University of Michigan1, College of William & Mary2, McGill University3, Western Washington University4, Arizona State University5, Imperial College London6, University of Minnesota7, Swedish University of Agricultural Sciences8, Stanford University9, Centre national de la recherche scientifique10, United States Geological Survey11, University of British Columbia12, Columbia University13
TL;DR: It is argued that human actions are dismantling the Earth’s ecosystems, eliminating genes, species and biological traits at an alarming rate, and the question of how such loss of biological diversity will alter the functioning of ecosystems and their ability to provide society with the goods and services needed to prosper is asked.
Abstract: The most unique feature of Earth is the existence of life, and the most extraordinary feature of life is its diversity. Approximately 9 million types of plants, animals, protists and fungi inhabit the Earth. So, too, do 7 billion people. Two decades ago, at the first Earth Summit, the vast majority of the world's nations declared that human actions were dismantling the Earth's ecosystems, eliminating genes, species and biological traits at an alarming rate. This observation led to the question of how such loss of biological diversity will alter the functioning of ecosystems and their ability to provide society with the goods and services needed to prosper.
TL;DR: Larger numbers of species are probably needed to reduce temporal variability in ecosystem processes in changing environments and to determine how biodiversity dynamics, ecosystem processes, and abiotic factors interact.
Abstract: The ecological consequences of biodiversity loss have aroused considerable interest and controversy during the past decade. Major advances have been made in describing the relationship between species diversity and ecosystem processes, in identifying functionally important species, and in revealing underlying mechanisms. There is, however, uncertainty as to how results obtained in recent experiments scale up to landscape and regional levels and generalize across ecosystem types and processes. Larger numbers of species are probably needed to reduce temporal variability in ecosystem processes in changing environments. A major future challenge is to determine how biodiversity dynamics, ecosystem processes, and abiotic factors interact.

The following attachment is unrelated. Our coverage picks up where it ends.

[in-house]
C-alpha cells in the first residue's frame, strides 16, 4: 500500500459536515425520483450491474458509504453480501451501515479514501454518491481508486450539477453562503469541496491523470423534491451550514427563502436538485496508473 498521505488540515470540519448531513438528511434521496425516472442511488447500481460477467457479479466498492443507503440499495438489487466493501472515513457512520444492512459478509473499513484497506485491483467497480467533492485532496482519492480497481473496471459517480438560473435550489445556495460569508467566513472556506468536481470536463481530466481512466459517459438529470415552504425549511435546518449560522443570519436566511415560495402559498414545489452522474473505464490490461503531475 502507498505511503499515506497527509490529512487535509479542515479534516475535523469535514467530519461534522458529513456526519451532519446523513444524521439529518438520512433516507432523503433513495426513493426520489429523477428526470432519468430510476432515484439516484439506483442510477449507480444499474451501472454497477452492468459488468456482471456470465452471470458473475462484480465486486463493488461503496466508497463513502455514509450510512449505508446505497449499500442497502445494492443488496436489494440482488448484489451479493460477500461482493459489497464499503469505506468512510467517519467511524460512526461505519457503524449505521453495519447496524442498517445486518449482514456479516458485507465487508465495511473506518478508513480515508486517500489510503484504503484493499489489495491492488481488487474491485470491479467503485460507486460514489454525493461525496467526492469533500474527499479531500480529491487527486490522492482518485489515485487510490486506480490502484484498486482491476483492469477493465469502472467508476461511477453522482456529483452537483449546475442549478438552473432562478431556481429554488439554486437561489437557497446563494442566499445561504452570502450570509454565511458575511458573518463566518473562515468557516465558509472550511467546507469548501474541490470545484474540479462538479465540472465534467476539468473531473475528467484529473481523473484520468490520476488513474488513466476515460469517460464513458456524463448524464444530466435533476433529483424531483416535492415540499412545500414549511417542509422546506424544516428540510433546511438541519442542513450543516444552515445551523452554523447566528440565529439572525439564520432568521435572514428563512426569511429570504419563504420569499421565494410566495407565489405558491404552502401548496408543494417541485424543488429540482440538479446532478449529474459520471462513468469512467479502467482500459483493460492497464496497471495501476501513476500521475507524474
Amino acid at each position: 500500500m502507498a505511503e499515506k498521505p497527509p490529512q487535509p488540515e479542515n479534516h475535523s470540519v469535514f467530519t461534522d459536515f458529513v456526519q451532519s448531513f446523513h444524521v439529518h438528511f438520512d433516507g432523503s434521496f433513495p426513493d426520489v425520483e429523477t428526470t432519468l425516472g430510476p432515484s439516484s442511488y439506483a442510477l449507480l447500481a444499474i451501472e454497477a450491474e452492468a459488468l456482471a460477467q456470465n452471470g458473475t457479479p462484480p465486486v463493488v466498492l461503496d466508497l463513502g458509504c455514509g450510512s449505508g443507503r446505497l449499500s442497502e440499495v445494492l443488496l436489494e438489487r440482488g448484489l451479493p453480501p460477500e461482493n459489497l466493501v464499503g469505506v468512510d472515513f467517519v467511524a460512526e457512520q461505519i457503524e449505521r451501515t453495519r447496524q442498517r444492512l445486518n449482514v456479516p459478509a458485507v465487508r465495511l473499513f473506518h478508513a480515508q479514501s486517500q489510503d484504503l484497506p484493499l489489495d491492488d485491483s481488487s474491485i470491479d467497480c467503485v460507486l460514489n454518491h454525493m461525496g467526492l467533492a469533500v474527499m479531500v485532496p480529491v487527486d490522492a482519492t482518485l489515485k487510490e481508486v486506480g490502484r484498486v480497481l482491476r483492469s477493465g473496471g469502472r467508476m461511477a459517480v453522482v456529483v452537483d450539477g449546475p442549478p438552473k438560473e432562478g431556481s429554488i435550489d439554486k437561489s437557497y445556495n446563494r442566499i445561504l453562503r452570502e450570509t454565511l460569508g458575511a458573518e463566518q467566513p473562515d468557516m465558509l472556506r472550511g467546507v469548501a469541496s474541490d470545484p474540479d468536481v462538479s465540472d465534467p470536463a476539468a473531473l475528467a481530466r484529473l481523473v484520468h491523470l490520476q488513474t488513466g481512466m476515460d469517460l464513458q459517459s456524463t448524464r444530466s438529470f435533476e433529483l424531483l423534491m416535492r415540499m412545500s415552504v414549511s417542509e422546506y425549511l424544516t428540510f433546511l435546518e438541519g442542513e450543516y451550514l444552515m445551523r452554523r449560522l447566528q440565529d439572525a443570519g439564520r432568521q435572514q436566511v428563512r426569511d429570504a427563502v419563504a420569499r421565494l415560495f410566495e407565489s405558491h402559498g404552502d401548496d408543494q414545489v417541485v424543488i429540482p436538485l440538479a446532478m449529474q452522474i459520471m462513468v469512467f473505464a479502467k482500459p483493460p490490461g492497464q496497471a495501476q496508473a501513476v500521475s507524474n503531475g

Oak Ridge National Laboratory1, University of Tennessee2, West Virginia University3, Umeå University4, University of British Columbia5, United States Department of Energy6, Ghent University7, Swedish University of Agricultural Sciences8, Institut national de la recherche agronomique9, Virginia Tech10, Michigan Technological University11, University of Toronto12, Pennsylvania State University13, University of Provence14, University of Georgia15, University of Florida16, University of California, Berkeley17, Lawrence Berkeley National Laboratory18, University of Arizona19, Purdue University20, Stanford University21, United States Department of Agriculture22, University of Turku23, University of Helsinki24, Massachusetts Institute of Technology25, University of Tennessee Health Science Center26, University of Tübingen27
TL;DR: The draft genome of the black cottonwood tree, Populus trichocarpa, has been reported in this paper, with more than 45,000 putative protein-coding genes identified.
Abstract: We report the draft genome of the black cottonwood tree, Populus trichocarpa. Integration of shotgun sequence assembly with genetic mapping enabled chromosome-scale reconstruction of the genome. More than 45,000 putative protein-coding genes were identified. Analysis of the assembled genome revealed a whole-genome duplication event; about 8000 pairs of duplicated genes from that event survived in the Populus genome. A second, older duplication event is indistinguishably coincident with the divergence of the Populus and Arabidopsis lineages. Nucleotide substitution, tandem gene duplication, and gross chromosomal rearrangement appear to proceed substantially more slowly in Populus than in Arabidopsis. Populus has more protein-coding genes than Arabidopsis, ranging on average from 1.4 to 1.6 putative Populus homologs for each Arabidopsis gene. However, the relative frequency of protein domains in the two genomes is similar. Overrepresented exceptions in Populus include genes associated with lignocellulosic wall biosynthesis, meristem development, disease resistance, and metabolite transport.
Showing all 13510 results
|Carol V. Robinson||123||670||51896|
|Peter J. Anderson||120||966||63635|
|David E. Clapham||119||382||58360|
|Angela M. Gronenborn||113||568||44800|
|David A. Wardle||110||409||70547|
|Jack S. Remington||103||481||38006|
|Per A. Peterson||102||356||35788|
|Malcolm J. Bennett||99||439||37207|
|Gunnar E. Carlsson||98||466||32638|
Related Institutions (5)
Institut national de la recherche agronomique
68.3K papers, 3.2M citations
Wageningen University and Research Centre
54.8K papers, 2.6M citations
University of Guelph
50.5K papers, 1.7M citations
United States Forest Service
21.8K papers, 959.1K citations
Agriculture and Agri-Food Canada
21.3K papers, 748.1K citations